Peter Howitts from Ramparts law discusses the legal standing of ICOs in the context of international regulation.

Under a US and European legal analysis a key issue is therefore that, whilst there is pooling of capital raised in the token sale to develop a technology or platform, to the extent the token gives no direct rights to participate in the capital or profit of the token issuing entity (and, if different, the capital or profits of the underlying enterprises that may accept the tokens) then it is unlikely to represent more than a private contractual means of value exchange for future use.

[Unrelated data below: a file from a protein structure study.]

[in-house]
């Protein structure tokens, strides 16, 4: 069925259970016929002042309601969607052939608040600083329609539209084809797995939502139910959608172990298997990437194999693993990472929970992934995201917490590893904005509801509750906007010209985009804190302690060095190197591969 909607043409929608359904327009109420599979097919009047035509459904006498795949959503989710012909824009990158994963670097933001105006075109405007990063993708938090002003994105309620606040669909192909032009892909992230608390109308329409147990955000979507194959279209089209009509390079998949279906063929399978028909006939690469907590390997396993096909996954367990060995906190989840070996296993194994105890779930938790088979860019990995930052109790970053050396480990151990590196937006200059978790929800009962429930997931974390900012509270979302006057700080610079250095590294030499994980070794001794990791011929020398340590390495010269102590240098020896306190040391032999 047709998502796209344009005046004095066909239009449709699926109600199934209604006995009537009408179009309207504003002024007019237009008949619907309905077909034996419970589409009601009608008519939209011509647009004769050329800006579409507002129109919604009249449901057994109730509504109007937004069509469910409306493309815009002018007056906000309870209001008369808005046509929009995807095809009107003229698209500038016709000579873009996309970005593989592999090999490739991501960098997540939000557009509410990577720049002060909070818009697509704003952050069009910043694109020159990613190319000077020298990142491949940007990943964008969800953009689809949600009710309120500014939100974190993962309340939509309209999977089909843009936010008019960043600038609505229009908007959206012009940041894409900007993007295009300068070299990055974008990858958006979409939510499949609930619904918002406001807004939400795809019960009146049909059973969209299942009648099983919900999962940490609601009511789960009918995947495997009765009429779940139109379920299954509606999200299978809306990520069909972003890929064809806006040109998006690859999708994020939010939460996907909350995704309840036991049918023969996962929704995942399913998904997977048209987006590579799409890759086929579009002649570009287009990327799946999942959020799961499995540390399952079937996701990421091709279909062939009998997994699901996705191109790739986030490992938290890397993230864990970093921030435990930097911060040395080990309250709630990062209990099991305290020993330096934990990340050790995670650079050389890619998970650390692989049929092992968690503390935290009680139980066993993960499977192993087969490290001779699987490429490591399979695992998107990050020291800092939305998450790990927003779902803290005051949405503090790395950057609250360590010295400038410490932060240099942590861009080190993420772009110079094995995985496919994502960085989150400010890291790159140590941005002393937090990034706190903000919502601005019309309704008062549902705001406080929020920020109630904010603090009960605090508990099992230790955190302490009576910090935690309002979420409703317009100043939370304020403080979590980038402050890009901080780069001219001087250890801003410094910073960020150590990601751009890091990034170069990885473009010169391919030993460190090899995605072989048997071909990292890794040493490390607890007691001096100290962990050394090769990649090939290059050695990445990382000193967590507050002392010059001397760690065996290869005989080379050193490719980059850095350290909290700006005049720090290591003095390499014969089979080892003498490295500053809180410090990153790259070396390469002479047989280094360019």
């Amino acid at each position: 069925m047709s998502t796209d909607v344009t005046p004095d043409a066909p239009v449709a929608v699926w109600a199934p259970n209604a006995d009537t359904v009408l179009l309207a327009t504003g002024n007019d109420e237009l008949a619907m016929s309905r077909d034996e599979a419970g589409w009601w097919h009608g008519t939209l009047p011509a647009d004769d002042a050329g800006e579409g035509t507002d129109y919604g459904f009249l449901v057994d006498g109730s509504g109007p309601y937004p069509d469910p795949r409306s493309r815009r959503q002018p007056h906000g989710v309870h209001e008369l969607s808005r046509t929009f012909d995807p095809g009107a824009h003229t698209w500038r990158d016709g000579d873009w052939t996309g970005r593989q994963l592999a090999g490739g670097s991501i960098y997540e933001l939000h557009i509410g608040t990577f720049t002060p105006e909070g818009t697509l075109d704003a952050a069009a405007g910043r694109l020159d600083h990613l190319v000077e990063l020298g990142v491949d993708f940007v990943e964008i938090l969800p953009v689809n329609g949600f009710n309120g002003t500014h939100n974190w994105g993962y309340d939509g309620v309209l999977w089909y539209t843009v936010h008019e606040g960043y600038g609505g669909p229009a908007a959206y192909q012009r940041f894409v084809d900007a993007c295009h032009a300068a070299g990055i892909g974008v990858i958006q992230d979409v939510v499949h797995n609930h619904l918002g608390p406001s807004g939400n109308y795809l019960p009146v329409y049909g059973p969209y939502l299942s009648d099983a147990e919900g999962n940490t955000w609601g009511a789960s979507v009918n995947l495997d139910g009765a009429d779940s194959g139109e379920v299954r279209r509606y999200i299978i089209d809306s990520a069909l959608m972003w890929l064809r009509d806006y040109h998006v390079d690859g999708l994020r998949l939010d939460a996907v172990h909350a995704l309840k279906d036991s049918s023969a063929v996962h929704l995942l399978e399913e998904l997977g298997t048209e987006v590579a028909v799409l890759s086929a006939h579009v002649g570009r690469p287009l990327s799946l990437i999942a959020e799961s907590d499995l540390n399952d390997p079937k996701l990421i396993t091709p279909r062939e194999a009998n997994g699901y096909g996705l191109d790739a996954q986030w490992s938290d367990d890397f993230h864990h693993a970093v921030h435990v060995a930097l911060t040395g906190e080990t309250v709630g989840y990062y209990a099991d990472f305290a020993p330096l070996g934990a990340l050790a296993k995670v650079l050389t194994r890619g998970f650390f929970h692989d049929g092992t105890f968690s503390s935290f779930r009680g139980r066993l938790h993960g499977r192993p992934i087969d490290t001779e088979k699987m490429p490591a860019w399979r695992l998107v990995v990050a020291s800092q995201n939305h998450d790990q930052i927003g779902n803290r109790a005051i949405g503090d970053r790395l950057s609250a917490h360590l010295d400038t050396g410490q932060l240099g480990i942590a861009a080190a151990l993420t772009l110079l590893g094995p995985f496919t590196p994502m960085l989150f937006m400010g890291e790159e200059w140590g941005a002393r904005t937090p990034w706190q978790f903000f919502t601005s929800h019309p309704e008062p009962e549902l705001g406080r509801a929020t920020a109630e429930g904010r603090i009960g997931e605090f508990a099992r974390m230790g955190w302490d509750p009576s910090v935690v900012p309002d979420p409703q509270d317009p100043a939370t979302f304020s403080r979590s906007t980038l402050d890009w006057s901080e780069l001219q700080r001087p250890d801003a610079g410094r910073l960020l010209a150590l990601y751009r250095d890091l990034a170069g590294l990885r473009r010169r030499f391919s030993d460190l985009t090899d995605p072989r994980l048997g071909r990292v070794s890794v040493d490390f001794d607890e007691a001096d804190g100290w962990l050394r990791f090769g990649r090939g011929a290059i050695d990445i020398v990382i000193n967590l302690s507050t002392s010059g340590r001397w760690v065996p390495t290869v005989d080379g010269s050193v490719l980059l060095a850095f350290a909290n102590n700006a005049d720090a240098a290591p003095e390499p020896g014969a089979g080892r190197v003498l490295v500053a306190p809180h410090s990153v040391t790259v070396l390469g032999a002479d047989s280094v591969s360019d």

There may be a hope that the token will increase in price/value but that does not of itself make it an AIF, a CIS or, I would expect, an investment contract for US purposes.

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